Annual Sales Planning is an important art, one that has been largely lost in the e-commerce era, as traditional web analytics packages focus on conversions, and not on actual customer behavior measured over time.
Strategically, we want to know what the future holds. We need to be able to react to business trends that are within our control.
In this example, a soft 2009 yields a customer file that is likely to generate a 4.4% decrease in annual sales.
So, what can we do to get business back on track?
First, let's calculate how many new customers we need, in order for the business to be at the same size as last year. In this case, if I increase new customers from 228,094 to 271,500, the annual sales total is constant.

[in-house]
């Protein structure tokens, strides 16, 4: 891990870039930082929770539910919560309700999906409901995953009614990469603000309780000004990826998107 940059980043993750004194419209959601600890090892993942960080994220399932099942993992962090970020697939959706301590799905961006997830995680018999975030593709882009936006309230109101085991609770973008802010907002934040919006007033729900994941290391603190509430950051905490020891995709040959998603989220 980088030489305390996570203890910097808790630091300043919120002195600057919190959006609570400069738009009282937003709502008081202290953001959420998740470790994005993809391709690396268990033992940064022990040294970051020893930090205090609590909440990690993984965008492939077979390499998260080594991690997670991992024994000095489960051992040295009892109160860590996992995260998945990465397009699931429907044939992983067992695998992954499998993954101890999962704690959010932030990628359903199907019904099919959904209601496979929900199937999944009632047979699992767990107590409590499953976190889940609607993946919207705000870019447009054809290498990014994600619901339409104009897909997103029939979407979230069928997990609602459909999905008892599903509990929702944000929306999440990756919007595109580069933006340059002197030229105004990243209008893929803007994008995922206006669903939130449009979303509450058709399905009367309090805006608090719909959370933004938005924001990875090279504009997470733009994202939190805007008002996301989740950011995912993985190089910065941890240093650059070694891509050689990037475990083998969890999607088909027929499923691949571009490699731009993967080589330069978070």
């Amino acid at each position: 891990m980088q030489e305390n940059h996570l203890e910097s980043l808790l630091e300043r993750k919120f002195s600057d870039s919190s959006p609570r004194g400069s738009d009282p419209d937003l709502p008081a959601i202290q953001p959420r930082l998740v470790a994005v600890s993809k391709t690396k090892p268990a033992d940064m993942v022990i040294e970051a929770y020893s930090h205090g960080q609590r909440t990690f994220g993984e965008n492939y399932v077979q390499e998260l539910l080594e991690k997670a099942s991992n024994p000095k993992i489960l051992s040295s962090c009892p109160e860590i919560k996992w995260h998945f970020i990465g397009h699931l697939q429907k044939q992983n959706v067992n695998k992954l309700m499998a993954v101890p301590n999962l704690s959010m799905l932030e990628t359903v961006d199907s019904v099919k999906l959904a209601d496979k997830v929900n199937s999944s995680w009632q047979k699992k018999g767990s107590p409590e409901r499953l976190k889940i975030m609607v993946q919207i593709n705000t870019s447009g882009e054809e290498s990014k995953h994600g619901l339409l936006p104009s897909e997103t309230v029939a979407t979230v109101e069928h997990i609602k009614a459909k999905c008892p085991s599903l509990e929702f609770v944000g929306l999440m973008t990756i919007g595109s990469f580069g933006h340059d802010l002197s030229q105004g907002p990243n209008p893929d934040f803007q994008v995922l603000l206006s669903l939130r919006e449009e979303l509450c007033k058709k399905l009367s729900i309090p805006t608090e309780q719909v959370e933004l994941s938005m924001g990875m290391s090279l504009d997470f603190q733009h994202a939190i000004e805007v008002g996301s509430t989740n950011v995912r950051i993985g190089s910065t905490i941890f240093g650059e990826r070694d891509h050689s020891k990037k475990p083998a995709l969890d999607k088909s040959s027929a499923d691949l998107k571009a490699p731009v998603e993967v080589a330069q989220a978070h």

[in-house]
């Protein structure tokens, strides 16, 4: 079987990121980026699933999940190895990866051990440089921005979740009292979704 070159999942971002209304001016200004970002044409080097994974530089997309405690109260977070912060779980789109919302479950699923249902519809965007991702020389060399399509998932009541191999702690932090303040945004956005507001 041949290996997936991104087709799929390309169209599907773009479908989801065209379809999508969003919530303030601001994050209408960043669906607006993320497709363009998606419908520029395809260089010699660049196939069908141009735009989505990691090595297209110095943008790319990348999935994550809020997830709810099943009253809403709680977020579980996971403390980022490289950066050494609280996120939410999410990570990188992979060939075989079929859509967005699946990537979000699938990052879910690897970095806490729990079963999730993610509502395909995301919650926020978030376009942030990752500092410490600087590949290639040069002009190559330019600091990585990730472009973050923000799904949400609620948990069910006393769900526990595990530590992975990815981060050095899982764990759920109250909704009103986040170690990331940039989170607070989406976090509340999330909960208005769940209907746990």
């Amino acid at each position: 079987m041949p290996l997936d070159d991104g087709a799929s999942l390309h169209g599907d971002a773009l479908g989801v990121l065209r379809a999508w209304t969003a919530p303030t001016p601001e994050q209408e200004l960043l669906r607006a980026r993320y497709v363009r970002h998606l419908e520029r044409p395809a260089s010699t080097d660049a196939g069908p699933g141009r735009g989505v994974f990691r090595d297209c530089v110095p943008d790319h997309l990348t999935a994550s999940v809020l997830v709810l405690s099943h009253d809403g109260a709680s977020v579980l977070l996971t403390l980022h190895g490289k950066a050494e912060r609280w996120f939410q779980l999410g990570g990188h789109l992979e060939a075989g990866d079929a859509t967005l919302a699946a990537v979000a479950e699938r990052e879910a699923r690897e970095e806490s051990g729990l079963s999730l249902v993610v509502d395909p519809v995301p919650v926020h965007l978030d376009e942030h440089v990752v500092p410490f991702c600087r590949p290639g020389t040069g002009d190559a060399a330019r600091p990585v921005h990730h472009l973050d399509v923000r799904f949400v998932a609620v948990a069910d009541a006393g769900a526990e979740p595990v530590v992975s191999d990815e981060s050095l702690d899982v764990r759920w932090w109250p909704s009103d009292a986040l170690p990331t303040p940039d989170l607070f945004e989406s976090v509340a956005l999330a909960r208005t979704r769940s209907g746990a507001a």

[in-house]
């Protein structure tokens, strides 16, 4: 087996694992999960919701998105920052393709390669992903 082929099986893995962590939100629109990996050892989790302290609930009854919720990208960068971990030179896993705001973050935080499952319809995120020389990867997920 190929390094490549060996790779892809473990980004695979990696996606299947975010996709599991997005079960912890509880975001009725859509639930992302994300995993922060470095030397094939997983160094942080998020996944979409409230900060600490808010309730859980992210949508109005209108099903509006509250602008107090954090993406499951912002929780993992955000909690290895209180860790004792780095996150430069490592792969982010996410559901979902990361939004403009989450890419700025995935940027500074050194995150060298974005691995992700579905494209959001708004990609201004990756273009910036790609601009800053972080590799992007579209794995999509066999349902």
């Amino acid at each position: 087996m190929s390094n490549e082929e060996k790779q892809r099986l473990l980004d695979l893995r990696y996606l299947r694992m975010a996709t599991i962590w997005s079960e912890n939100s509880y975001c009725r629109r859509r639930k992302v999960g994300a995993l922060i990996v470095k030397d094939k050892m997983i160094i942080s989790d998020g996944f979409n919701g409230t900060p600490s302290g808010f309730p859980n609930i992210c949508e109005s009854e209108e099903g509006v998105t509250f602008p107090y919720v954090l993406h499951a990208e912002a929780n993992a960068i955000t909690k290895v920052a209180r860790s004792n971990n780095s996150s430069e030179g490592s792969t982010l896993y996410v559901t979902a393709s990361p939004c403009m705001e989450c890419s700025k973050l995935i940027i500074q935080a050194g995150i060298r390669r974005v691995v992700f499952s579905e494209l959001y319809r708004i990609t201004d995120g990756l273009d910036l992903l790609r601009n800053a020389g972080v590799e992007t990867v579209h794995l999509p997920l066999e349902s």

Now, given that new customers dropped from 263,006 to 228,094 from 2008 to 2009, there must be a valid strategy in place to cause new customers to increase to 271,500.
As an analyst, your job is to communicate to your CEO, CFO, and/or CMO what it would cost to acquire enough new customers to keep the business at a flat sales level. If that cost is prohibitive, then it is reasonable to assume that the business will decline.
Next up --- we'll look at what has to happen across customer retention metrics, in order to keep the business flat.
In case you missed this chart from the newsletter that Paul Stuit sends ... take a peek: The red line is inflation-adjusted shipmen...
Say you manage a paid search program. Last month you spent $100,000 and the following happened. Cost = $100,000. Clicks = 200,000. Co...
Two weeks ago I ran a poll on Twitter, asking if users calculated the profitability of their marketing efforts. 32% said "no"...
Yeah, that's a lousy picture. Too bad. Today is essay day. If you don't want to read something long, stop here. I spend a...